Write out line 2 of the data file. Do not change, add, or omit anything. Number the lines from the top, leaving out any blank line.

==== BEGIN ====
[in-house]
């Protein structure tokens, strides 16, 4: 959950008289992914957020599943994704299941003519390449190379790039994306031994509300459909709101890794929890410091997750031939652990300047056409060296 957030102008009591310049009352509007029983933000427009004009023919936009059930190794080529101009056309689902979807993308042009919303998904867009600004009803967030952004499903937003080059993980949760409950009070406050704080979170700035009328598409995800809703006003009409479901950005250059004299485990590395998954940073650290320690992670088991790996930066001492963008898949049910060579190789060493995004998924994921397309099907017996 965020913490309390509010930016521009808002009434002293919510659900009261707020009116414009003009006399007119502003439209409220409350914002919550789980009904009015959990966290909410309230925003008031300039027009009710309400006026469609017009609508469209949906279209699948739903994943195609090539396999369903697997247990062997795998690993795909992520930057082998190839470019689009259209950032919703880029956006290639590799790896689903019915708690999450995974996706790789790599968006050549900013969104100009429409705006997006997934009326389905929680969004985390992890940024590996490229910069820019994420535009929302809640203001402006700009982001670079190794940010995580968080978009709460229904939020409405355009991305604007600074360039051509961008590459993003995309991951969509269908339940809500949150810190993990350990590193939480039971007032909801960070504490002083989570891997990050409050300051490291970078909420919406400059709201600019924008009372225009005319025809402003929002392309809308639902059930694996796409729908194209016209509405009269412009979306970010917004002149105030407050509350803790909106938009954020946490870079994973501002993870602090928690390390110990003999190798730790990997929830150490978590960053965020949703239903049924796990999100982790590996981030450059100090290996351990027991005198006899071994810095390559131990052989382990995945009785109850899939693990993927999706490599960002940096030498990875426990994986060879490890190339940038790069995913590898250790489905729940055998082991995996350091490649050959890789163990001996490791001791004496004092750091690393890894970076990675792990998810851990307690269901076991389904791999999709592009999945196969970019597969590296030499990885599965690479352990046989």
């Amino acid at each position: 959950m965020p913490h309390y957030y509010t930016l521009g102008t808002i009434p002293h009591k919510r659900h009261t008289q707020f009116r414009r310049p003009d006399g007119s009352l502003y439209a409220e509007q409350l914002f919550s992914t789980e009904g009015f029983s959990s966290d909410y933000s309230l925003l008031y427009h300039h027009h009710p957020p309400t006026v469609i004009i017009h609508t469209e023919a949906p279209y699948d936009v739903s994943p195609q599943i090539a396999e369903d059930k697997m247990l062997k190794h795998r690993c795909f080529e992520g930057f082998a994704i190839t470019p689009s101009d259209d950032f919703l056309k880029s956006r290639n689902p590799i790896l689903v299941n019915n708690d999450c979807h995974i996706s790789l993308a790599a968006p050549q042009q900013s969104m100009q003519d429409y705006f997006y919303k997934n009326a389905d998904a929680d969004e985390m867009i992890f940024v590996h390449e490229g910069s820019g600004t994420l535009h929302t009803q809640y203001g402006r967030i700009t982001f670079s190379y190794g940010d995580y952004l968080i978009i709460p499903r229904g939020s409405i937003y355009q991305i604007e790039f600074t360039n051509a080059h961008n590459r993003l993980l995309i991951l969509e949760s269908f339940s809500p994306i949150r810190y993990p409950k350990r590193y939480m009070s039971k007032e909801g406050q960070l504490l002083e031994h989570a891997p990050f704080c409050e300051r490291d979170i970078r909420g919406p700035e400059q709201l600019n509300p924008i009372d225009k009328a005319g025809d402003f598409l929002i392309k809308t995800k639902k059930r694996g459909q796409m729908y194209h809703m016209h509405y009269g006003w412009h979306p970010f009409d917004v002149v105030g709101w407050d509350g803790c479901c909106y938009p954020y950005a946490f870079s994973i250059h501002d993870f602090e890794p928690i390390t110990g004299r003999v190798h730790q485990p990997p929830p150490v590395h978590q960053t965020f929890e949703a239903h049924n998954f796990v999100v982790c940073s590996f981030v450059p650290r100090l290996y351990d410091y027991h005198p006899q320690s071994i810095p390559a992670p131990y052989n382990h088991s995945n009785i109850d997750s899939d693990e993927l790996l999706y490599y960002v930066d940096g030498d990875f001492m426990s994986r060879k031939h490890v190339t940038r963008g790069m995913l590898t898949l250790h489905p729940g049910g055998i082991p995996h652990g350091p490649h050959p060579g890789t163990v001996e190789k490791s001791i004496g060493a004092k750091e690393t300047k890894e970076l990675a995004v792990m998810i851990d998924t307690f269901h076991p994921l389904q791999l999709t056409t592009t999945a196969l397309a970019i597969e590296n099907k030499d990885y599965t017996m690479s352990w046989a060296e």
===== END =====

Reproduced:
């Protein structure tokens, strides 16, 4: 959950008289992914957020599943994704299941003519390449190379790039994306031994509300459909709101890794929890410091997750031939652990300047056409060296 957030102008009591310049009352509007029983933000427009004009023919936009059930190794080529101009056309689902979807993308042009919303998904867009600004009803967030952004499903937003080059993980949760409950009070406050704080979170700035009328598409995800809703006003009409479901950005250059004299485990590395998954940073650290320690992670088991790996930066001492963008898949049910060579190789060493995004998924994921397309099907017996 965020913490309390509010930016521009808002009434002293919510659900009261707020009116414009003009006399007119502003439209409220409350914002919550789980009904009015959990966290909410309230925003008031300039027009009710309400006026469609017009609508469209949906279209699948739903994943195609090539396999369903697997247990062997795998690993795909992520930057082998190839470019689009259209950032919703880029956006290639590799790896689903019915708690999450995974996706790789790599968006050549900013969104100009429409705006997006997934009326389905929680969004985390992890940024590996490229910069820019994420535009929302809640203001402006700009982001670079190794940010995580968080978009709460229904939020409405355009991305604007600074360039051509961008590459993003995309991951969509269908339940809500949150810190993990350990590193939480039971007032909801960070504490002083989570891997990050409050300051490291970078909420919406400059709201600019924008009372225009005319025809402003929002392309809308639902059930694996796409729908194209016209509405009269412009979306970010917004002149105030407050509350803790909106938009954020946490870079994973501002993870602090928690390390110990003999190798730790990997929830150490978590960053965020949703239903049924796990999100982790590996981030450059100090290996351990027991005198006899071994810095390559131990052989382990995945009785109850899939693990993927999706490599960002940096030498990875426990994986060879490890190339940038790069995913590898250790489905729940055998082991995996350091490649050959890789163990001996490791001791004496004092750091690393890894970076990675792990998810851990307690269901076991389904791999999709592009999945196969970019597969590296030499990885599965690479352990046989």